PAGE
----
From the outside, many people may view the share market as a place to trade or invest in a company’s shares. However, once they open their Demat account and trading account, they gradually realize that the share market is a much more complex entity. It entails more than just buying and selling shares to make profits. Investing in the share market demands understanding the different types of stocks, researching the underlying companies, and risk management. At the same time, it involves keeping track of events like a stock split, bonus, and share repurchase. In this article, we will learn what a share buyback is and whether it is good to participate in one.
What is Share Buyback?
A share buyback or repurchase is a special event where the company decides to buy its shares from investors. So, in other words, when a company buys back its shares, it is investing in itself. After the share repurchase, there is a reduction in the total number of shares in the open market. The company’s board may propose a buyback and its shareholders approve of it. The board could advocate for a buy for different reasons that we will look at later.
How Does a Share BuyBack Work?
If you happen to be a shareholder in the company, you will receive an email to e-vote in favor or against the proposal of a share buyback. If the majority of the shareholders vote in favor of a buyback, the buyback process begins. The company puts forth the tender offer, which is nothing but the buyback offer. The company mentions the number of shares it wishes to repurchase, its total value, and the price offered for each share. The buyback offer price per share is a premium to the current share price. Investors have to apply to participate in the share buyback within a window provided by the company.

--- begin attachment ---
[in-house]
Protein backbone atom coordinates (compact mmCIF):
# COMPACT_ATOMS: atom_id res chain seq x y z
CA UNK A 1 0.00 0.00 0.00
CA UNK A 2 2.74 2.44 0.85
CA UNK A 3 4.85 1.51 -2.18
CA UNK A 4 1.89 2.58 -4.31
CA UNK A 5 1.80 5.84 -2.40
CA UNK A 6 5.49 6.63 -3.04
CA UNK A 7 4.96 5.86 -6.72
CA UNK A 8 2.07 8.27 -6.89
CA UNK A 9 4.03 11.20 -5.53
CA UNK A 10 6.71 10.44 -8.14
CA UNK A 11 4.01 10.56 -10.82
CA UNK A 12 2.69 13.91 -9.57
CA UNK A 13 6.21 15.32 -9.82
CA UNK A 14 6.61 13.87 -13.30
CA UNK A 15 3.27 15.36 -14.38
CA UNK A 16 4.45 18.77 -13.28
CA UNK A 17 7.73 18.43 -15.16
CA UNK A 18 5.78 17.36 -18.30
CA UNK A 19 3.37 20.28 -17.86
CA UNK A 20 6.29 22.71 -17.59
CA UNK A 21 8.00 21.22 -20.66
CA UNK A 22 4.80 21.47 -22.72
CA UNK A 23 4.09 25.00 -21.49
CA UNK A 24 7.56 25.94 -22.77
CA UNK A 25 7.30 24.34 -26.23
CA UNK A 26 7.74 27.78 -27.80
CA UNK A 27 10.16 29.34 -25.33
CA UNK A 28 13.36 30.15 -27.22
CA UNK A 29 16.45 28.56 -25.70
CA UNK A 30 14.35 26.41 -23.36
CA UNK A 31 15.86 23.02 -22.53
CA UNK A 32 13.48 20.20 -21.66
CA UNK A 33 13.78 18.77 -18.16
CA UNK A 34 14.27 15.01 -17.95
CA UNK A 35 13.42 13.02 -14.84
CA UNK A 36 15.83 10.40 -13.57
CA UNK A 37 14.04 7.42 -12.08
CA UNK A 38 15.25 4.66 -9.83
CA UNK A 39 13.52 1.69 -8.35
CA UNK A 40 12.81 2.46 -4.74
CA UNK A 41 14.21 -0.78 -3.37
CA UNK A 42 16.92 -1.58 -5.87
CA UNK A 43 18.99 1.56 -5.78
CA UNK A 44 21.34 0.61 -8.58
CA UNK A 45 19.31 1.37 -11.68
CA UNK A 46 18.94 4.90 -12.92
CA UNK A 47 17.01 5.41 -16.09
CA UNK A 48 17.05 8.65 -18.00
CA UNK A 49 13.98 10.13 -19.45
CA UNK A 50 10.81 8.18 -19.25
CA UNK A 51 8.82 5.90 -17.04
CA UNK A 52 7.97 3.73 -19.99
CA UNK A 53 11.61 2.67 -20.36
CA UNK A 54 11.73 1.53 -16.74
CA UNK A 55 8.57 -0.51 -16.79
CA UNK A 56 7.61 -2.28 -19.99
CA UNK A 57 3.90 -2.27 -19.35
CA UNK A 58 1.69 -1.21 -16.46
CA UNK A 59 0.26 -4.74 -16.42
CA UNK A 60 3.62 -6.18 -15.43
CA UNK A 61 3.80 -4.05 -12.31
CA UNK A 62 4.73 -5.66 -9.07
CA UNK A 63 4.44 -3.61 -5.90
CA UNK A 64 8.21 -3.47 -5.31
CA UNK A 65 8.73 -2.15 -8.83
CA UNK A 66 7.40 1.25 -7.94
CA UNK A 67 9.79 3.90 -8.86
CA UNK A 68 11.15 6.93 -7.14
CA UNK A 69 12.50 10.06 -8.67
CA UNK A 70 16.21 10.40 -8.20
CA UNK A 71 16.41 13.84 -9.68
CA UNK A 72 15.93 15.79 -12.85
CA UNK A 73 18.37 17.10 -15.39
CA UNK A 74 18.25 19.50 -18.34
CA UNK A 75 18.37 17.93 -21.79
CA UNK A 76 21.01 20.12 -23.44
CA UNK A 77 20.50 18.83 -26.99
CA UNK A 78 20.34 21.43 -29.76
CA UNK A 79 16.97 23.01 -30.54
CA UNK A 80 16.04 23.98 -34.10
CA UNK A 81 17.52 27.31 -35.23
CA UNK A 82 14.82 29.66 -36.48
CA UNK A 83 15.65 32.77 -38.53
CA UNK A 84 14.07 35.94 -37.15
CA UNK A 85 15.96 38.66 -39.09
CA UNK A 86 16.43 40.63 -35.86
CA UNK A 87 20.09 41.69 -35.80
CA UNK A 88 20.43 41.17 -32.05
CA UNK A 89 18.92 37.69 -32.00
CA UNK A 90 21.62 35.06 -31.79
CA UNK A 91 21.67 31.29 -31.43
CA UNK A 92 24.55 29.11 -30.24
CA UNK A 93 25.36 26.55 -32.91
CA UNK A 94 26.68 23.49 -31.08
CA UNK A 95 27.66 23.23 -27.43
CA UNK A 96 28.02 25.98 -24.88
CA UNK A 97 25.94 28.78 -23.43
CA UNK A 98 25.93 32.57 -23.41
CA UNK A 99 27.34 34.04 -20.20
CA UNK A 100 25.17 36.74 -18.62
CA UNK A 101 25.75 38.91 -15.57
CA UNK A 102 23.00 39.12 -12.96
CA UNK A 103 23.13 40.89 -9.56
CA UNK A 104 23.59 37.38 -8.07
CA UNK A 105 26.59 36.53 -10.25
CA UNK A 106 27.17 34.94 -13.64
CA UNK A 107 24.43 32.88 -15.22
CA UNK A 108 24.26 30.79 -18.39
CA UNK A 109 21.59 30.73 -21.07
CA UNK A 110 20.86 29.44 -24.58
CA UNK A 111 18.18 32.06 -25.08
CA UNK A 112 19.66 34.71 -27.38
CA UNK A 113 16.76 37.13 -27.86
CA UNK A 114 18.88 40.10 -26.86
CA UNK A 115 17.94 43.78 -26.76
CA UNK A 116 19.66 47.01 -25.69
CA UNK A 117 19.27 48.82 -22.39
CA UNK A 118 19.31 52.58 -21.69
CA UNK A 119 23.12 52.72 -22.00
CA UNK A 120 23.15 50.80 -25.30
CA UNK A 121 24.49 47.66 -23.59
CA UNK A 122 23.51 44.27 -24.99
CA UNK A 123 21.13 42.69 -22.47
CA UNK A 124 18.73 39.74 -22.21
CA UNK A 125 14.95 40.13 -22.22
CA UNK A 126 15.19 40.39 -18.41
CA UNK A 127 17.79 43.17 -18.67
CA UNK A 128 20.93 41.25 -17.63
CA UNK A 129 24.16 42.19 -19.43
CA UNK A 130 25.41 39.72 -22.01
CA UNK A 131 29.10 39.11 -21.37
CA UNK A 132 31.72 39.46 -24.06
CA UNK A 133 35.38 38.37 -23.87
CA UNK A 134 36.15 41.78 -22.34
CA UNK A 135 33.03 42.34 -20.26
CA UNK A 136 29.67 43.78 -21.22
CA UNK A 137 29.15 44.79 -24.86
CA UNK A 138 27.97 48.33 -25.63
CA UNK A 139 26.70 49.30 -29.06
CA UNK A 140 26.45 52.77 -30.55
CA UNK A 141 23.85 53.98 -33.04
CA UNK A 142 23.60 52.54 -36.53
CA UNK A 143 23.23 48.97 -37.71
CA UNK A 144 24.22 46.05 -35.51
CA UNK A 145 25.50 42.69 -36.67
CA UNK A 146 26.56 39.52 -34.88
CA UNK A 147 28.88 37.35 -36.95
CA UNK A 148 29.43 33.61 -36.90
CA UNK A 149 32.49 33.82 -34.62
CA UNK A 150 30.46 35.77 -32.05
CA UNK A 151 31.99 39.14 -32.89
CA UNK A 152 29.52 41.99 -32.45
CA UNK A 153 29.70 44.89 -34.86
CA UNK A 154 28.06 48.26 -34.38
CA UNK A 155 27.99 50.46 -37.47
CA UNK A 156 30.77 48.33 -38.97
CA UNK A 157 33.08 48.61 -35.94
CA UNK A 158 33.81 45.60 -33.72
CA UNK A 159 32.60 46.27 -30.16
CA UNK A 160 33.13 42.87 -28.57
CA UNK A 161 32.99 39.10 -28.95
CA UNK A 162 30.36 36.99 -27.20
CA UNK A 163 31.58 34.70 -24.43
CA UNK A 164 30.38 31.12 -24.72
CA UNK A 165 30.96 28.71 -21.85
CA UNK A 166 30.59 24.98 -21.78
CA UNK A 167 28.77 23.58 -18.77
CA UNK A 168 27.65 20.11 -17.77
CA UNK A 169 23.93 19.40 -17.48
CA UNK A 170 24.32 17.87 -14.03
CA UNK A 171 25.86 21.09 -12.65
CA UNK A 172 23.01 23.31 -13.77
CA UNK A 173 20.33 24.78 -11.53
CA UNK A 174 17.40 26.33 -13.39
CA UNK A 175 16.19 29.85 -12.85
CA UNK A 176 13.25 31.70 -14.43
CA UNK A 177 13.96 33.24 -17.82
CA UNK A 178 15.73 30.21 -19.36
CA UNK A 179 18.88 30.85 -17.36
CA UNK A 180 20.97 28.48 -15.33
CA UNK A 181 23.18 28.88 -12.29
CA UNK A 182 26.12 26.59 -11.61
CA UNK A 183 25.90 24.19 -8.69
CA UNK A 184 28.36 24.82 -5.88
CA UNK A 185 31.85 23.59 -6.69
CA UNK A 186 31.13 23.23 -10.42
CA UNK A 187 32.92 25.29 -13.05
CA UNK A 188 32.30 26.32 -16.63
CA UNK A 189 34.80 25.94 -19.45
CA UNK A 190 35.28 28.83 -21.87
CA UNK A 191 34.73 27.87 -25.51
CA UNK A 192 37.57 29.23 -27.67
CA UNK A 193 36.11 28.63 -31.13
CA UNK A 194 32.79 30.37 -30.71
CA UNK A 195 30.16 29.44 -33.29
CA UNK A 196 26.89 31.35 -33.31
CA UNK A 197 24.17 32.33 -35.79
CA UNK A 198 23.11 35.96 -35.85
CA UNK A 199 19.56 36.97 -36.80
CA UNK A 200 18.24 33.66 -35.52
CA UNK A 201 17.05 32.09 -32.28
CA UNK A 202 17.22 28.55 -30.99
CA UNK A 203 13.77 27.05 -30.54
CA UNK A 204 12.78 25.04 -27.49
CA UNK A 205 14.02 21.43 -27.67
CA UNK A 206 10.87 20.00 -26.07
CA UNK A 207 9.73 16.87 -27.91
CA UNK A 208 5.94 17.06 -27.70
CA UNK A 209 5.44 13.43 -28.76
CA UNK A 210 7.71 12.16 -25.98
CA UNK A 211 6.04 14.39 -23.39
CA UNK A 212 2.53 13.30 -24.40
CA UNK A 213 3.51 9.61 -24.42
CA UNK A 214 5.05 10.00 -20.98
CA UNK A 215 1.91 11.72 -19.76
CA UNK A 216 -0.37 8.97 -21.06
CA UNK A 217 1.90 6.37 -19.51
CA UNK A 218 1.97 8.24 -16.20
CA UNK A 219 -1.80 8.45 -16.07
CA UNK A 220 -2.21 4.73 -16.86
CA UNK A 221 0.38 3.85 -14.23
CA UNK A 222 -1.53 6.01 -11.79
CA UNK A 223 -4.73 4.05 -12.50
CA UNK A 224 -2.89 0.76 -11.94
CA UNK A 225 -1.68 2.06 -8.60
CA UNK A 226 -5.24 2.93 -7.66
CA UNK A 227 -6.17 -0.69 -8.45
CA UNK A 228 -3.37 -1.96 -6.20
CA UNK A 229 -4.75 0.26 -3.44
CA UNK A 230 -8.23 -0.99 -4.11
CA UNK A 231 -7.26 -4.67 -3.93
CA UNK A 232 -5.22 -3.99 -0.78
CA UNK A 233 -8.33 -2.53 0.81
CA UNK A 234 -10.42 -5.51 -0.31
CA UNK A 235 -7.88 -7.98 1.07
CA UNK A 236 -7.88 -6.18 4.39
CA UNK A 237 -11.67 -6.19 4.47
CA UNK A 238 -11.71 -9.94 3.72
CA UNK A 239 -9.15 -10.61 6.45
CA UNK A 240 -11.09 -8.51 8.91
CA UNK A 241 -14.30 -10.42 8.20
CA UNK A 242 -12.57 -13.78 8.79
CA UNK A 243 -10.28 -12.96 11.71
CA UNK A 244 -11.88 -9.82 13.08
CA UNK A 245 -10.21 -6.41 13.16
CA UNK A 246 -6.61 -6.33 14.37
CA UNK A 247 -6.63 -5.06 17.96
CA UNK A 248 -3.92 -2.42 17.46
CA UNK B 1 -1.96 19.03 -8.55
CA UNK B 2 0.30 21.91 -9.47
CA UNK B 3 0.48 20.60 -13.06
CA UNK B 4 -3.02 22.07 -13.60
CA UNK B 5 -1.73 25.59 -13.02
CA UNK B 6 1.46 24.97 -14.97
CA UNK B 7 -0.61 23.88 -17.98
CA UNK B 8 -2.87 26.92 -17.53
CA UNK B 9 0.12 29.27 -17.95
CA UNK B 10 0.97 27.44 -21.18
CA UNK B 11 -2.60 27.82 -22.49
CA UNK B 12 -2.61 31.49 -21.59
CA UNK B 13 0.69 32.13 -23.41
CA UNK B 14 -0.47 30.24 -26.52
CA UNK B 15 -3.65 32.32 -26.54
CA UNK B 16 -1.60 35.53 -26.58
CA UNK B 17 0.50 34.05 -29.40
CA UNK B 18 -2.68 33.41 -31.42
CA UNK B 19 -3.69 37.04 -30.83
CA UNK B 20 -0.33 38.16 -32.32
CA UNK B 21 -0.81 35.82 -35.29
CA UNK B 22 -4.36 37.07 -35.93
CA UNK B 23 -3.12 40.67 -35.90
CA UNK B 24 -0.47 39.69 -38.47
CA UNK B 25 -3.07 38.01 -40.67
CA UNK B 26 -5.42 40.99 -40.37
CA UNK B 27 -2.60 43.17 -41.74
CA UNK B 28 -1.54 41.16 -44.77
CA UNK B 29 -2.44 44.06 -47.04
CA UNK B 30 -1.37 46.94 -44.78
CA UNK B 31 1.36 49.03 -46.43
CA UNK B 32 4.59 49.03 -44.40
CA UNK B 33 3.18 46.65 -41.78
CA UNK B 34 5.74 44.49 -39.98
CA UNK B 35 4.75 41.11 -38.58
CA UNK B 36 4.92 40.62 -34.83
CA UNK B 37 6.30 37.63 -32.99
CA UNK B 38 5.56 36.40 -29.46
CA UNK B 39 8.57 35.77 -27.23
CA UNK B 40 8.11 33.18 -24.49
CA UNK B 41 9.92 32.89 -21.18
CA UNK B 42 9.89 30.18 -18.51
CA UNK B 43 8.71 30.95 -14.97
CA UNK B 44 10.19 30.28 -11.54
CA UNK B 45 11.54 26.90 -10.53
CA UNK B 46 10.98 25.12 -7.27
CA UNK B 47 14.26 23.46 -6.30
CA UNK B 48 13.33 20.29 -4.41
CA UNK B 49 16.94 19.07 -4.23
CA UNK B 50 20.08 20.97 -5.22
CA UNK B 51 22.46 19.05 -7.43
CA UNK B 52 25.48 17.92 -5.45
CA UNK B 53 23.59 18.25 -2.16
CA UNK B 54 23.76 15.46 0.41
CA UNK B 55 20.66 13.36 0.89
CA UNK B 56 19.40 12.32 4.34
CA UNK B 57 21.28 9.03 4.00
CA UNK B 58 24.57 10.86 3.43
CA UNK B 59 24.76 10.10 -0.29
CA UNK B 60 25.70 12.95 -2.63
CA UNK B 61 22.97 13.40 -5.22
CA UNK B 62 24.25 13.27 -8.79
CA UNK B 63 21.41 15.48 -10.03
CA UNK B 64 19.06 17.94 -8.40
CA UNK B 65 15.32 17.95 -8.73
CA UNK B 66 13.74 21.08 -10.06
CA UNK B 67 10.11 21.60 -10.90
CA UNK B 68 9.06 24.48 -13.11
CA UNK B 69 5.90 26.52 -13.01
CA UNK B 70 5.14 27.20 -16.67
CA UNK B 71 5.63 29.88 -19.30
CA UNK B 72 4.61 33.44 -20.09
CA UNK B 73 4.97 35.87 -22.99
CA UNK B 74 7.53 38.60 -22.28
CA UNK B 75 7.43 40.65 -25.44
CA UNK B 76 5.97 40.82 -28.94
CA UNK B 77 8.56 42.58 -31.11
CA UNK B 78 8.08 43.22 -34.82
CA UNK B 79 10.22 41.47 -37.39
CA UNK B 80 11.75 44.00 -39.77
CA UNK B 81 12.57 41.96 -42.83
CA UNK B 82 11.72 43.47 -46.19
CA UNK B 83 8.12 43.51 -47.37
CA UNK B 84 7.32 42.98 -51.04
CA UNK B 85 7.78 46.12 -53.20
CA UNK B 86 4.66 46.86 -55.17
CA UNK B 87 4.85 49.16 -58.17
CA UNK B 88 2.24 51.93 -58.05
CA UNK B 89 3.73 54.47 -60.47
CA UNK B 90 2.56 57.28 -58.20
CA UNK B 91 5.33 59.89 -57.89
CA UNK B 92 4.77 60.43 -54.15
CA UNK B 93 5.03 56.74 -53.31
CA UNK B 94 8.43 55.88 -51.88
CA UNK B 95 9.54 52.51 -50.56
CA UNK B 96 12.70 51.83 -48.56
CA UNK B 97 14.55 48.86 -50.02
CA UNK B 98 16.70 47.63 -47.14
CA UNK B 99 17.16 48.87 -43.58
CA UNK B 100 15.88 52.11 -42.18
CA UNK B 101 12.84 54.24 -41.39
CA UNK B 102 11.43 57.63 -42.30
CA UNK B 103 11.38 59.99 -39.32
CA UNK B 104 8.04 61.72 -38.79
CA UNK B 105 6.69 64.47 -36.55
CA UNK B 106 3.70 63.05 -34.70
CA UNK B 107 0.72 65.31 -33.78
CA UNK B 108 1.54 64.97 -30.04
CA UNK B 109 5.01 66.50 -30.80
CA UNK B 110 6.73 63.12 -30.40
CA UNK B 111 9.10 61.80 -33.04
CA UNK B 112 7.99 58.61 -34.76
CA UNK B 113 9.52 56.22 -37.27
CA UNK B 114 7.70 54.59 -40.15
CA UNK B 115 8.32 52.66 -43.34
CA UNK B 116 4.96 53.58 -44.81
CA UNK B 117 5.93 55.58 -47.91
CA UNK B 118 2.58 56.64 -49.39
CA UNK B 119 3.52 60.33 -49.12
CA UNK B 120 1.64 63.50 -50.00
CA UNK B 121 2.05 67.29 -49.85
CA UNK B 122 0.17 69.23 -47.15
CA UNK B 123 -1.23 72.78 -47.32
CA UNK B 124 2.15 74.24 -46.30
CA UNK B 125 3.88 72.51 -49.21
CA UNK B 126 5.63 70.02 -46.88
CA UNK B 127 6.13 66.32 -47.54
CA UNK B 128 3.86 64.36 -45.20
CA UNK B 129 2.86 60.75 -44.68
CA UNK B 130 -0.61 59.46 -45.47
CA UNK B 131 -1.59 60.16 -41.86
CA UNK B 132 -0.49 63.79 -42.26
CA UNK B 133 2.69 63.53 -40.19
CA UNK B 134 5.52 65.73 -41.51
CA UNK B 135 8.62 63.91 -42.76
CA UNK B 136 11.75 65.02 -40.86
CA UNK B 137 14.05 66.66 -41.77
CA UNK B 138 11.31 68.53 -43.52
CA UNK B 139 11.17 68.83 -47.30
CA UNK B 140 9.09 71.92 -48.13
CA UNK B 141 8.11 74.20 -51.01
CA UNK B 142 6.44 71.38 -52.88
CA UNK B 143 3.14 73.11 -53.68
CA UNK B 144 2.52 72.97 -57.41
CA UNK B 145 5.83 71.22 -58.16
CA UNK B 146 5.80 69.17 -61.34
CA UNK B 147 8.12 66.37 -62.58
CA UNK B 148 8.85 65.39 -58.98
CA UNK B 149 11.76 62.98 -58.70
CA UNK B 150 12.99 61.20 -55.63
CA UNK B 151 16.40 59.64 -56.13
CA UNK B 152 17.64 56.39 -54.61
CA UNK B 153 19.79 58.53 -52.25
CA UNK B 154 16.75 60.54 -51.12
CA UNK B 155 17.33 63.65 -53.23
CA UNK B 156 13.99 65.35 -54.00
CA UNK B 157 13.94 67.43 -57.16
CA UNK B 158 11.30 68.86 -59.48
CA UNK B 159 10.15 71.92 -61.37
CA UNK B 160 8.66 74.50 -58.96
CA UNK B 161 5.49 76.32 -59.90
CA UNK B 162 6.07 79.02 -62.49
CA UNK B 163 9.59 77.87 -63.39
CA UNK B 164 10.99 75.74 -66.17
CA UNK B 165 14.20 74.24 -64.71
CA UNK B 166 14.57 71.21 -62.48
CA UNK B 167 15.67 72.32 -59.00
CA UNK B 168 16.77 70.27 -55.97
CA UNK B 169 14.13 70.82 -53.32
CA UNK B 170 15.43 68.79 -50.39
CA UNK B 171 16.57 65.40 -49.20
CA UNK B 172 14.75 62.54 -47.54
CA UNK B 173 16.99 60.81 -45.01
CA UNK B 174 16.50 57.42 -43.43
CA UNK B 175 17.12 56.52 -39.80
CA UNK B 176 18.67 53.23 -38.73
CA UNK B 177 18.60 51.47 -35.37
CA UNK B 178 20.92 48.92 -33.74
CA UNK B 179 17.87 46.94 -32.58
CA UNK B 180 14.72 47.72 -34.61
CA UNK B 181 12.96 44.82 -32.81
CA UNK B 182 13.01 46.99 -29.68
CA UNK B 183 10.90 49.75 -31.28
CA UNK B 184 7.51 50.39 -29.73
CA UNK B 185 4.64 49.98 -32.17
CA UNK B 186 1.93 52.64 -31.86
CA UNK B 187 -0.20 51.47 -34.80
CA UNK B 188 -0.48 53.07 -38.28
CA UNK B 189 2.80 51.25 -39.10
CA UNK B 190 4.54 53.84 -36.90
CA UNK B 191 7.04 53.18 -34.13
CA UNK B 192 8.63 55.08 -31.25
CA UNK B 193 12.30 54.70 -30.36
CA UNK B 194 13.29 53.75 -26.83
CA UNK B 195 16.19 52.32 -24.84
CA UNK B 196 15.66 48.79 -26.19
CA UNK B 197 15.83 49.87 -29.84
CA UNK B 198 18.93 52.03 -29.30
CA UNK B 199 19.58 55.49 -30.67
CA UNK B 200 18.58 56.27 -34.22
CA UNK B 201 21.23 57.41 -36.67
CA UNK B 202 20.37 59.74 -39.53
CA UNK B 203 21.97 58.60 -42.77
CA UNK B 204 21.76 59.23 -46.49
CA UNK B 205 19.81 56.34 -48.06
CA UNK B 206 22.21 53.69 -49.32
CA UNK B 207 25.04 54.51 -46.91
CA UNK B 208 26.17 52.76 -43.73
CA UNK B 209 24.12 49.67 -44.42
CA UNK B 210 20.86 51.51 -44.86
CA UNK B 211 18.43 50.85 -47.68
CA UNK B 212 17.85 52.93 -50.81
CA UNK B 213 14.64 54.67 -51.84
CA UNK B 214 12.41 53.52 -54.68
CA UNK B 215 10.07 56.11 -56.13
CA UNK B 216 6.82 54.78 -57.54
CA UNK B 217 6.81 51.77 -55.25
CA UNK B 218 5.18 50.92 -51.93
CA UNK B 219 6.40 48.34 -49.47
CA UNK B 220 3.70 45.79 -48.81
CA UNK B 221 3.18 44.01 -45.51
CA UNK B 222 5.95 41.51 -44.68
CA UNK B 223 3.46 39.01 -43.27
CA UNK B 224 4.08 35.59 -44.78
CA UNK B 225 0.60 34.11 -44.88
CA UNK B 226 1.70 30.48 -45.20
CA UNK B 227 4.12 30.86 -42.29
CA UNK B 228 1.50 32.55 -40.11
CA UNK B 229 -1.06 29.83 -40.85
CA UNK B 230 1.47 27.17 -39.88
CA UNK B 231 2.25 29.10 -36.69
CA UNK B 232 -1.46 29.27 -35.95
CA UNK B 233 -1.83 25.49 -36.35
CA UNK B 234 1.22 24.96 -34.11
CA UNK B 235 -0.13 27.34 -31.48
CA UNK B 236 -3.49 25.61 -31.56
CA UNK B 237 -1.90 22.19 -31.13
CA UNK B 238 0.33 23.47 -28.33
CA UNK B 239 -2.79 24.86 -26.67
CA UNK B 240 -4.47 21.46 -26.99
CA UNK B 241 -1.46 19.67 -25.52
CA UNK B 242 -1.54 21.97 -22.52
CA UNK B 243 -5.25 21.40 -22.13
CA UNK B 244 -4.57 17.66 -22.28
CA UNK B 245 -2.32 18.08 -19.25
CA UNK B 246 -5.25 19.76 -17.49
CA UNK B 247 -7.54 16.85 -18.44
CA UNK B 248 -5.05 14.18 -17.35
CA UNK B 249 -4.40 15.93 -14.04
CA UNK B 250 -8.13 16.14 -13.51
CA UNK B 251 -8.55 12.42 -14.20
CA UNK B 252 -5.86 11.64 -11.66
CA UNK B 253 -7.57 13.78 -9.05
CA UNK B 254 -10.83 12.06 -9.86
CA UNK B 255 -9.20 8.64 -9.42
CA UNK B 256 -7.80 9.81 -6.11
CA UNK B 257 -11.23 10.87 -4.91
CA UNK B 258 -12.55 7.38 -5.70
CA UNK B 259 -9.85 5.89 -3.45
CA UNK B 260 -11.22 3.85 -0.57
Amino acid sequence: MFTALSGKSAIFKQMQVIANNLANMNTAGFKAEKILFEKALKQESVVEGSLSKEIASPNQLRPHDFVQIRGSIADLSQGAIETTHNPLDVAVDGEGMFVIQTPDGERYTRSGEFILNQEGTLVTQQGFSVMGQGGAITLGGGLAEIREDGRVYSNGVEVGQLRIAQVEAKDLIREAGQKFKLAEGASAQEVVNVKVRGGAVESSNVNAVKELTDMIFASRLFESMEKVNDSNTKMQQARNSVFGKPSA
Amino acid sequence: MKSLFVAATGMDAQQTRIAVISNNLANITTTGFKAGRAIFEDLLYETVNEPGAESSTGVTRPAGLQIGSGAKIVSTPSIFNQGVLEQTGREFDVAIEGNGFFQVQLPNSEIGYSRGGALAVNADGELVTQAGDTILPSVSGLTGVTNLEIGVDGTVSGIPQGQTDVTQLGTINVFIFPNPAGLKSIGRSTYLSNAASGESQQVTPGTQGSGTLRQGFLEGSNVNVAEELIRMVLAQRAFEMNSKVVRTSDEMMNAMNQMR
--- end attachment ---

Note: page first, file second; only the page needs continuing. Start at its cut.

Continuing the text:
Participating in a share buyback event allows you to tender your shares using your trading app/platform. The acceptance ratio of the tender share depends on the buyback size and number of tendered shares. Since the number of shares tendered often exceeds the quantity the company wishes to buy back, the company will not repurchase all of your tendered shares. However, SEBI (Securities and Exchange Board of India has made a 15 percent reservation mandatory for retail investors.
Reasons for a Share Buyback
One of the primary reasons a company may purchase its shares is because it believes its shares are trading below their fair value. The management and board of the company know the potential to which the company can scale its operations. When a company scales its operations and profitability, the value of its stock will certainly appreciate. And since the number of shares in the open market reduces after a share buyback, the stock’s EPS (earnings per share) increases. At the same time, its PE ratio or price-to-earnings ratio decreases. The PE ratio is a metric that investors refer to while analyzing stocks and generally prefer stocks trading at a lower PE.
A company may also buy back its share for compensation purposes. It is a common practice for companies to reward the management and employees by awarding them with shares. That is because companies do not prefer diluting their existing stake and distributing it to their employees. In contrast, they would prefer to distribute the shares by repurchasing them from the market. Or, it may just be that the company is sitting on a lot of excess cash and wants to reward its shareholders through a buyback.
Should You Take Part In a Share Buyback?
Now that you know what is share what is share buyback, should you take part in one? To participate in a share buyback, you must have a Demat account and trading account, and be an investor in the company repurchasing its shares. When a company declares a share buyback, it may result in many investors purchasing the shares of that company to participate in the buyback. However, remember that the company will not repurchase all the shares you tender. So whether or not you should take part in a share buyback depends on how you evaluate the company’s growth, the potential reason for the buyback, and your financial objectives.
Investors view a buyback as an instant way to make profits. If you already happen to be an investor in the company before the company announces the buyback, if you believe the buyback price is fair, are looking for an exit, or require cash, you could consider participating. If a company you do not own announces a buyback, you can still consider participating. Provided you have a proper investing strategy and do not mind holding onto the leftover shares with you.